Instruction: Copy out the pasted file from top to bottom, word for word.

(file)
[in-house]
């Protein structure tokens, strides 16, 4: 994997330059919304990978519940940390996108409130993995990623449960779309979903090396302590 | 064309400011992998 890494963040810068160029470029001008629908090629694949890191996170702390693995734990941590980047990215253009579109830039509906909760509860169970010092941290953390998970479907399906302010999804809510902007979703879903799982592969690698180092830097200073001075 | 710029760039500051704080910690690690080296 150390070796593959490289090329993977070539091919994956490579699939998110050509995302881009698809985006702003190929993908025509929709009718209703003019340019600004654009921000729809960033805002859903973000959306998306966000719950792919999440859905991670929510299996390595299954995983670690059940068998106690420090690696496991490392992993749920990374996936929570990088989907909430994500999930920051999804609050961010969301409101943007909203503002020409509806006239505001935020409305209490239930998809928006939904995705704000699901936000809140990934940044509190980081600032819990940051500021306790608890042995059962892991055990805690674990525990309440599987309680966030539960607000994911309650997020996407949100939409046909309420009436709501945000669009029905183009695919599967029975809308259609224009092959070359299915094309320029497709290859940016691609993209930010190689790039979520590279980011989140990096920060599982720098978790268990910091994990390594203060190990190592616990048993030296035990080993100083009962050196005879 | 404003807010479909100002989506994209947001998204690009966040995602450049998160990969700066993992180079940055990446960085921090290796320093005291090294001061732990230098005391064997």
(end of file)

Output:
[in-house]
């Protein structure tokens, strides 16, 4: 994997330059919304990978519940940390996108409130993995990623449960779309979903090396302590 | 064309400011992998 890494963040810068160029470029001008629908090629694949890191996170702390693995734990941590980047990215253009579109830039509906909760509860169970010092941290953390998970479907399906302010999804809510902007979703879903799982592969690698180092830097200073001075 | 710029760039500051704080910690690690080296 150390070796593959490289090329993977070539091919994956490579699939998110050509995302881009698809985006702003190929993908025509929709009718209703003019340019600004654009921000729809960033805002859903973000959306998306966000719950792919999440859905991670929510299996390595299954995983670690059940068998106690420090690696496991490392992993749920990374996936929570990088989907909430994500999930920051999804609050961010969301409101943007909203503002020409509806006239505001935020409305209490239930998809928006939904995705704000699901936000809140990934940044509190980081600032819990940051500021306790608890042995059962892991055990805690674990525990309440599987309680966030539960607000994911309650997020996407949100939409046909309420009436709501945000669009029905183009695919599967029975809308259609224009092959070359299915094309320029497709290859940016691609993209930010190689790039979520590279980011989140990096920060599982720098978790268990910091994990390594203060190990190592616990048993030296035990080993100083009962050196005879 | 404003807010479909100002989506994209947001998204690009966040995602450049998160990969700066993992180079940055990446960085921090290796320093005291090294001061732990230098005391064997």